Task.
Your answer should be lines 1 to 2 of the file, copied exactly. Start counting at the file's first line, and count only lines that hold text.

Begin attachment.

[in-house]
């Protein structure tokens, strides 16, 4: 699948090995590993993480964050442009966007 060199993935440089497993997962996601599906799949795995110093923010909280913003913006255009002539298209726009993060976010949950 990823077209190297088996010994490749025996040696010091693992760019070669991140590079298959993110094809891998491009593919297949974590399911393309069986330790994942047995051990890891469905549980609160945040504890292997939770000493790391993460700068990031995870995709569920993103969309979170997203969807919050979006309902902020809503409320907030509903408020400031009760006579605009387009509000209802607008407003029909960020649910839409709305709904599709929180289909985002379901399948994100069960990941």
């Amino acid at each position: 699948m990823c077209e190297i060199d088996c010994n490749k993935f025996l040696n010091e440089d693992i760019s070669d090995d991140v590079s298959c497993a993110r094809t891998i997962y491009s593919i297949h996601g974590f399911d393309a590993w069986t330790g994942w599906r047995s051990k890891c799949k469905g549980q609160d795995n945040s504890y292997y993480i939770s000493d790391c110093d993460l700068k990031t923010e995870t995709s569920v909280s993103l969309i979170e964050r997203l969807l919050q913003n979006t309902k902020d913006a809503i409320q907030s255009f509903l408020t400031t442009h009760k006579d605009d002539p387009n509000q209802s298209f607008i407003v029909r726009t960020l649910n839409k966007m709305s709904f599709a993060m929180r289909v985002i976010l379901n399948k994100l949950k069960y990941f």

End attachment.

[in-house]
């Protein structure tokens, strides 16, 4: 699948090995590993993480964050442009966007 060199993935440089497993997962996601599906799949795995110093923010909280913003913006255009002539298209726009993060976010949950 990823077209190297088996010994490749025996040696010091693992760019070669991140590079298959993110094809891998491009593919297949974590399911393309069986330790994942047995051990890891469905549980609160945040504890292997939770000493790391993460700068990031995870995709569920993103969309979170997203969807919050979006309902902020809503409320907030509903408020400031009760006579605009387009509000209802607008407003029909960020649910839409709305709904599709929180289909985002379901399948994100069960990941």